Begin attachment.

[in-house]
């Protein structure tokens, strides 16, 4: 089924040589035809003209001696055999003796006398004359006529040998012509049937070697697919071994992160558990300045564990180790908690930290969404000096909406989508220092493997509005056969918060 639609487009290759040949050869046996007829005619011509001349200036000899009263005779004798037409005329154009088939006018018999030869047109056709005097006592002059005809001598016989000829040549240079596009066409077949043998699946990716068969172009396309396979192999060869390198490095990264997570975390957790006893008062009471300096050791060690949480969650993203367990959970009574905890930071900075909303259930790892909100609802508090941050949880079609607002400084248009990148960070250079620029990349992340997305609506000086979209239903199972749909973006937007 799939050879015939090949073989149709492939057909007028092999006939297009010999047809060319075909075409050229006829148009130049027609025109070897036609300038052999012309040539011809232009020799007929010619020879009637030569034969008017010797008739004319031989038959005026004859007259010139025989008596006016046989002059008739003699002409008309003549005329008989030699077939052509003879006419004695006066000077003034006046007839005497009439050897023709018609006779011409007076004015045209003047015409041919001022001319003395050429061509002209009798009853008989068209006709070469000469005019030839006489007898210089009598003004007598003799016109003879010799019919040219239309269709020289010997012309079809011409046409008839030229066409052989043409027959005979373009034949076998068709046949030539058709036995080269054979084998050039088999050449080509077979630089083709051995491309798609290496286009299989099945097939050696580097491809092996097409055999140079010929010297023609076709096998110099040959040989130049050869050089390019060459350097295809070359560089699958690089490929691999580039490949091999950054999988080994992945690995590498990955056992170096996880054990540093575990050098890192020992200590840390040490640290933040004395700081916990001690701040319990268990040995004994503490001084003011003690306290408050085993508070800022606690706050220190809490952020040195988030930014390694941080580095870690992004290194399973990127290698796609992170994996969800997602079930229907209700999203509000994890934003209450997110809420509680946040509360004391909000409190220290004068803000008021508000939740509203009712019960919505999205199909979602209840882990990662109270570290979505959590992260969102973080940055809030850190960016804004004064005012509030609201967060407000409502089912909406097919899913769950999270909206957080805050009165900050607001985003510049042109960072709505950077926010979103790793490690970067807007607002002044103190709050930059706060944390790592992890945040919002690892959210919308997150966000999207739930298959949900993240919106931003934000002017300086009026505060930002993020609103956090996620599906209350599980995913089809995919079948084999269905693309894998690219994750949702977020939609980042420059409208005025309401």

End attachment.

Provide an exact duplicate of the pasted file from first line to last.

[in-house]
């Protein structure tokens, strides 16, 4: 089924040589035809003209001696055999003796006398004359006529040998012509049937070697697919071994992160558990300045564990180790908690930290969404000096909406989508220092493997509005056969918060 639609487009290759040949050869046996007829005619011509001349200036000899009263005779004798037409005329154009088939006018018999030869047109056709005097006592002059005809001598016989000829040549240079596009066409077949043998699946990716068969172009396309396979192999060869390198490095990264997570975390957790006893008062009471300096050791060690949480969650993203367990959970009574905890930071900075909303259930790892909100609802508090941050949880079609607002400084248009990148960070250079620029990349992340997305609506000086979209239903199972749909973006937007 799939050879015939090949073989149709492939057909007028092999006939297009010999047809060319075909075409050229006829148009130049027609025109070897036609300038052999012309040539011809232009020799007929010619020879009637030569034969008017010797008739004319031989038959005026004859007259010139025989008596006016046989002059008739003699002409008309003549005329008989030699077939052509003879006419004695006066000077003034006046007839005497009439050897023709018609006779011409007076004015045209003047015409041919001022001319003395050429061509002209009798009853008989068209006709070469000469005019030839006489007898210089009598003004007598003799016109003879010799019919040219239309269709020289010997012309079809011409046409008839030229066409052989043409027959005979373009034949076998068709046949030539058709036995080269054979084998050039088999050449080509077979630089083709051995491309798609290496286009299989099945097939050696580097491809092996097409055999140079010929010297023609076709096998110099040959040989130049050869050089390019060459350097295809070359560089699958690089490929691999580039490949091999950054999988080994992945690995590498990955056992170096996880054990540093575990050098890192020992200590840390040490640290933040004395700081916990001690701040319990268990040995004994503490001084003011003690306290408050085993508070800022606690706050220190809490952020040195988030930014390694941080580095870690992004290194399973990127290698796609992170994996969800997602079930229907209700999203509000994890934003209450997110809420509680946040509360004391909000409190220290004068803000008021508000939740509203009712019960919505999205199909979602209840882990990662109270570290979505959590992260969102973080940055809030850190960016804004004064005012509030609201967060407000409502089912909406097919899913769950999270909206957080805050009165900050607001985003510049042109960072709505950077926010979103790793490690970067807007607002002044103190709050930059706060944390790592992890945040919002690892959210919308997150966000999207739930298959949900993240919106931003934000002017300086009026505060930002993020609103956090996620599906209350599980995913089809995919079948084999269905693309894998690219994750949702977020939609980042420059409208005025309401």